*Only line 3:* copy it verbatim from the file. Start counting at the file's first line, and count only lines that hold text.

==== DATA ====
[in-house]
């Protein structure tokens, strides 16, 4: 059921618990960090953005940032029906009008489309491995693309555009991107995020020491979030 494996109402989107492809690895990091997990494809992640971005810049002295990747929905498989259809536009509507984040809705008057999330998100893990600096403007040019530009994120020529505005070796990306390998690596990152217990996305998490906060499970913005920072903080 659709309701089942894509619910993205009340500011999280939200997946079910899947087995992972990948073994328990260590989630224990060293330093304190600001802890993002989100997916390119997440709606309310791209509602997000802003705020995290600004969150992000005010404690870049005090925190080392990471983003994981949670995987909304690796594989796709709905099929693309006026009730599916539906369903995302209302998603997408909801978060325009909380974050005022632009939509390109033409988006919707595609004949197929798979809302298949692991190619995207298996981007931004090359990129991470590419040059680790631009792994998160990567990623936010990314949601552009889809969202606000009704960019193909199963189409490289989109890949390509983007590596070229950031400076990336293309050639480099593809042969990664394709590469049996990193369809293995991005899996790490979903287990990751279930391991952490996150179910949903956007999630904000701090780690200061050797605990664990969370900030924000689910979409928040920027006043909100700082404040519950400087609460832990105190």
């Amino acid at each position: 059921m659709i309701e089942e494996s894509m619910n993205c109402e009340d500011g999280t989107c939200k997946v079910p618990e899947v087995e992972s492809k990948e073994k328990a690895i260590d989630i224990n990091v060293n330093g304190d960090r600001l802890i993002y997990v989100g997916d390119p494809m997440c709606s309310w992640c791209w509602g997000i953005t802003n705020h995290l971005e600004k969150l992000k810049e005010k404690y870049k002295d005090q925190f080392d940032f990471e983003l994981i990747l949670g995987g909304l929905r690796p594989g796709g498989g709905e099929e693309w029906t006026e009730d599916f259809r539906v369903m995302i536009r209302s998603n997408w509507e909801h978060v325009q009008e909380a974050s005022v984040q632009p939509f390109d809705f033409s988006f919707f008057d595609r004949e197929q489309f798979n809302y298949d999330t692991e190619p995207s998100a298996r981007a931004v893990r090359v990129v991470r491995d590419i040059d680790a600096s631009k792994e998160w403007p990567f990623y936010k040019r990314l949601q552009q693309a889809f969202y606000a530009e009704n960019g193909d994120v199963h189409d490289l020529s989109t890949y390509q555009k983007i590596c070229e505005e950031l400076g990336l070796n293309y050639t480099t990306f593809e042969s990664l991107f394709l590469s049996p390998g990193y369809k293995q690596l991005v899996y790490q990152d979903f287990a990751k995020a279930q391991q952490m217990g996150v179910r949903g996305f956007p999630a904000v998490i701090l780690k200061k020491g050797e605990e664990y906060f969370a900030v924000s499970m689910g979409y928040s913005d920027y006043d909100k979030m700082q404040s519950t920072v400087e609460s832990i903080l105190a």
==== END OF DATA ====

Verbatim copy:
């Amino acid at each position: 059921m659709i309701e089942e494996s894509m619910n993205c109402e009340d500011g999280t989107c939200k997946v079910p618990e899947v087995e992972s492809k990948e073994k328990a690895i260590d989630i224990n990091v060293n330093g304190d960090r600001l802890i993002y997990v989100g997916d390119p494809m997440c709606s309310w992640c791209w509602g997000i953005t802003n705020h995290l971005e600004k969150l992000k810049e005010k404690y870049k002295d005090q925190f080392d940032f990471e983003l994981i990747l949670g995987g909304l929905r690796p594989g796709g498989g709905e099929e693309w029906t006026e009730d599916f259809r539906v369903m995302i536009r209302s998603n997408w509507e909801h978060v325009q009008e909380a974050s005022v984040q632009p939509f390109d809705f033409s988006f919707f008057d595609r004949e197929q489309f798979n809302y298949d999330t692991e190619p995207s998100a298996r981007a931004v893990r090359v990129v991470r491995d590419i040059d680790a600096s631009k792994e998160w403007p990567f990623y936010k040019r990314l949601q552009q693309a889809f969202y606000a530009e009704n960019g193909d994120v199963h189409d490289l020529s989109t890949y390509q555009k983007i590596c070229e505005e950031l400076g990336l070796n293309y050639t480099t990306f593809e042969s990664l991107f394709l590469s049996p390998g990193y369809k293995q690596l991005v899996y790490q990152d979903f287990a990751k995020a279930q391991q952490m217990g996150v179910r949903g996305f956007p999630a904000v998490i701090l780690k200061k020491g050797e605990e664990y906060f969370a900030v924000s499970m689910g979409y928040s913005d920027y006043d909100k979030m700082q404040s519950t920072v400087e609460s832990i903080l105190a």